A poster for Boots, seen in a London Underground train between November 2017 and December 2018, promoted their “Dual Defence” product. White and yellow text at the top of the poster stated “Use at 1st signs to help”. Larger blue font text in the middle of the poster, highlighted in a yellow shield, stated “STOP COLD + FLU like symptoms”. Smaller white text at the bottom of the poster stated “Helps shorten the duration and severity of COLD & FLU LIKE SYMPTOMS”. The ad also featured an image of people wearing space suits and a woman blowing her nose.
Five complainants, who believed the ad implied that the product could prevent or treat cold and flu infections, challenged whether the ad was misleading.
Boots said that the ad made clear that if the product was used at first signs, it could help stop cold- and flu-like symptoms. They said that consumers would understand that in order to stop or shorten the symptoms of a cold or flu, the virus must have already begun. They argued that consumers would not interpret the ad to mean that the product could prevent colds and flus.
Boots said that the claims in the ad had been assessed by the notified body, the relevant competent authorities and their Primary Authority, Nottinghamshire Trading Standards. They said that their evidence showed that when used at the initial onset of symptoms, the product could help to shorten both the duration and severity of cold- and flu-like symptoms.
Boots provided a copy of advice they had received from their Primary Authority. The advice stated that Nottinghamshire Trading Standards had conducted a review of the all the relevant evidence, certifications and the previous ruling on the product. Their conclusion was that all the claims in the ad had been substantiated and would not mislead consumers. They said that while they had not seen a copy of the ad when issuing the advice, they believed that the ad was compliant.
The ASA had previously assessed evidence submitted by Boots in relation to the same product and concluded that that the product was capable of reducing the duration and severity of cold- and flu-like symptoms but was not clinically proven to prevent the symptoms of colds and flus.
The ad featured the headline claim “Use at 1st signs to help STOP COLD + FLU like symptoms”. While we acknowledged that the second part of the claim was presented in larger text and was highlighted with a yellow shield, we considered that the first part of the sentence was still sufficiently prominent to contextualise the second part. In addition we noted that text immediately below stated, “Helps shorten the duration and severity of COLD AND FLU LIKE SYMPTOMS”, which we considered clearly explained that the function of the product was not for prevention of colds and flu but for the treatment of symptoms after their onset.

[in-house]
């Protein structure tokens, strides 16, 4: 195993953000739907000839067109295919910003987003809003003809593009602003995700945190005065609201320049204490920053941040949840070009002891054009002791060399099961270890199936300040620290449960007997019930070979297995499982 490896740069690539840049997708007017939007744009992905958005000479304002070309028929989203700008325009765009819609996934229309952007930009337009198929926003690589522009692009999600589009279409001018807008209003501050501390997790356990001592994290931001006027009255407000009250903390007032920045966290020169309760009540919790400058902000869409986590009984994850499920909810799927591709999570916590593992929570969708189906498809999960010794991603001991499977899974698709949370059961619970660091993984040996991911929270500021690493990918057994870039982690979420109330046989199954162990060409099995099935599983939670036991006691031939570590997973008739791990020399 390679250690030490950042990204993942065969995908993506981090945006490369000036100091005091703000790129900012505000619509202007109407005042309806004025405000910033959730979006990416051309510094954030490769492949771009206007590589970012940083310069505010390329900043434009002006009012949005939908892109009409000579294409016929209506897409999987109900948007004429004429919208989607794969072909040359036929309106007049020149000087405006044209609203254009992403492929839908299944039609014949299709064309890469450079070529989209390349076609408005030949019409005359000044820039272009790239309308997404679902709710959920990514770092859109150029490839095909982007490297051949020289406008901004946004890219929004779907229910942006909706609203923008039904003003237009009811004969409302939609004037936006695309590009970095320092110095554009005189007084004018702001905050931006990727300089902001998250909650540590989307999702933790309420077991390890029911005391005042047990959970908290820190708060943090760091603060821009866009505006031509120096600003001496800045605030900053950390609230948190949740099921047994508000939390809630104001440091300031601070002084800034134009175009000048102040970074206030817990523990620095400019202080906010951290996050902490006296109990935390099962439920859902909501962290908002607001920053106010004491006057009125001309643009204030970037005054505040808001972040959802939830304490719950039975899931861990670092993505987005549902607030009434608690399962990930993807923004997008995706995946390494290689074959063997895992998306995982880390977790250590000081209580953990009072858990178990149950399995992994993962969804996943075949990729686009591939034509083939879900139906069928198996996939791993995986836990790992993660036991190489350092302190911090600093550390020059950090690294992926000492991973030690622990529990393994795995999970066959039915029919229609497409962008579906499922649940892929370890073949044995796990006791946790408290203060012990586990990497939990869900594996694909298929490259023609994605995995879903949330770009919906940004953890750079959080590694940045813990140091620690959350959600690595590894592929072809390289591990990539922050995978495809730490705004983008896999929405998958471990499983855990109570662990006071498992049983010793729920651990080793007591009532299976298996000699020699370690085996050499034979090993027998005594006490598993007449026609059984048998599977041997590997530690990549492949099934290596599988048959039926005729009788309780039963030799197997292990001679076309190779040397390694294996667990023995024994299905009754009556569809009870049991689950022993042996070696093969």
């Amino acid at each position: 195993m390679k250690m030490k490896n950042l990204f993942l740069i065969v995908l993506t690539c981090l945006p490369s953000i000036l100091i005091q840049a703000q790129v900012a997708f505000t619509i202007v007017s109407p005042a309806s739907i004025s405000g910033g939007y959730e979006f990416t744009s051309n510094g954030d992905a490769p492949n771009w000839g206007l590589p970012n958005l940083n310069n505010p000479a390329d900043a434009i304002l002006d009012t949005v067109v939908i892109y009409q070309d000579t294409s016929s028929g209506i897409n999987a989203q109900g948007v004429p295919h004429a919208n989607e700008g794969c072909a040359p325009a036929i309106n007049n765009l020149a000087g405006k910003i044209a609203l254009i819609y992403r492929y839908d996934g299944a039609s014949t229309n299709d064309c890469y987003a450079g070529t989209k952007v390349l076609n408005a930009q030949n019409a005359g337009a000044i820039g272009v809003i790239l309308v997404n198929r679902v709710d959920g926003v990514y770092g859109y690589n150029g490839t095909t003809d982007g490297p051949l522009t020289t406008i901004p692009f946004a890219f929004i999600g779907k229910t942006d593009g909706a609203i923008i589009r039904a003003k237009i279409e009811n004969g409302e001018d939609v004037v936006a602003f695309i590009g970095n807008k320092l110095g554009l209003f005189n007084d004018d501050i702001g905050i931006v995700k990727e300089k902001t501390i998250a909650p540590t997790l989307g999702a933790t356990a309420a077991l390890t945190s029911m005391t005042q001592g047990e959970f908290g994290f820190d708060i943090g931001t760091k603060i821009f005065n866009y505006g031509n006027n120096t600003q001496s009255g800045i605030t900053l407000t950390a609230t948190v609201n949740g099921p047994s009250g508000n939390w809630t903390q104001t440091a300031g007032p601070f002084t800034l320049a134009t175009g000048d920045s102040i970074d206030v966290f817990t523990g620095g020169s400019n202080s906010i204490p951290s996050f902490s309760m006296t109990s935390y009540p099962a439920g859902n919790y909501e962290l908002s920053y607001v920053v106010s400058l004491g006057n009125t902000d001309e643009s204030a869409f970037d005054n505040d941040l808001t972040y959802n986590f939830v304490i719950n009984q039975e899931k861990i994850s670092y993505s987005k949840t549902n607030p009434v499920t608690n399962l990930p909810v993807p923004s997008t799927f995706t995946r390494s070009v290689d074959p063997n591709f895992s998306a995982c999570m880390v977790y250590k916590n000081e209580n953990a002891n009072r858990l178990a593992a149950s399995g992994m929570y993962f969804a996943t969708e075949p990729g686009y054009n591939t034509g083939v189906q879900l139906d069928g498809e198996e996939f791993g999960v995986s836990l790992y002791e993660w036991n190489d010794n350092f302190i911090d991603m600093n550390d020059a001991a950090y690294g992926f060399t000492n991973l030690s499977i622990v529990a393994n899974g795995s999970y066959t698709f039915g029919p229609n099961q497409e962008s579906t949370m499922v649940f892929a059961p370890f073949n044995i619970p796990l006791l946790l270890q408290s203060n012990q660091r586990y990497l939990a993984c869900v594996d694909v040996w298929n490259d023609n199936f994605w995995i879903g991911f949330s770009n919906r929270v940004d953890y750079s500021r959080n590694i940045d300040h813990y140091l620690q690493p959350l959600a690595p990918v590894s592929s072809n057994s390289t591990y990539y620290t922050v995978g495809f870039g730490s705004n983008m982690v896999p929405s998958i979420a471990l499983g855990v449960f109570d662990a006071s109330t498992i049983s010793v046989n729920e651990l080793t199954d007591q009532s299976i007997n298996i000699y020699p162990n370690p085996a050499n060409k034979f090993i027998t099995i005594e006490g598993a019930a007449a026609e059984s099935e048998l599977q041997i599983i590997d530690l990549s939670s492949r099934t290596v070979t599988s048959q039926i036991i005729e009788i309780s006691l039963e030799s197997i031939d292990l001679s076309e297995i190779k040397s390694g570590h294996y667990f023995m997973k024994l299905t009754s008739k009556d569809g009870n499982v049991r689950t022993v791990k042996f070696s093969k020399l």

Because we considered that consumers would understand from the ad that the product could only shorten the duration and severity of cold- and flu-like symptoms rather than prevent the infection or the symptoms before they started, we concluded that the ad was not misleading.
We investigated the ad under CAP Code (Edition 12) rules
Marketing communications must not materially mislead or be likely to do so.
Marketing communications must not mislead the consumer by omitting material information. They must not mislead by hiding material information or presenting it in an unclear, unintelligible, ambiguous or untimely manner.
Material information is information that the consumer needs to make informed decisions in relation to a product. Whether the omission or presentation of material information is likely to mislead the consumer depends on the context, the medium and, if the medium of the marketing communication is constrained by time or space, the measures that the marketer takes to make that information available to the consumer by other means. (Misleading advertising), 3. 7 (Substantiation) and 12.1 12.1 Objective claims must be backed by evidence, if relevant consisting of trials conducted on people. Substantiation will be assessed on the basis of the available scientific knowledge.
Medicinal or medical claims and indications may be made for a medicinal product that is licensed by the MHRA, VMD or under the auspices of the EMA, or for a CE-marked medical device. A medicinal claim is a claim that a product or its constituent(s) can be used with a view to making a medical diagnosis or can treat or prevent disease, including an injury, ailment or adverse condition, whether of body or mind, in human beings.
Secondary medicinal claims made for cosmetic products as defined in the appropriate European legislation must be backed by evidence. These are limited to any preventative action of the product and may not include claims to treat disease. and 12.11 12.11 Medicines must have a licence from the MHRA, VMD or under the auspices of the EMA before they are marketed. Marketing communications for medicines must conform with the licence and the product's summary of product characteristics. For the avoidance of doubt, by conforming with the product's indicated use, a marketing communication would not breach rule 12.2.
Marketing communications must not suggest that a product is "special" or "different" because it has been granted a licence by the MHRA, VMD or under the auspices of the EMA. (Medicines, medical devices, health-related products and beauty products)
No further action necessary.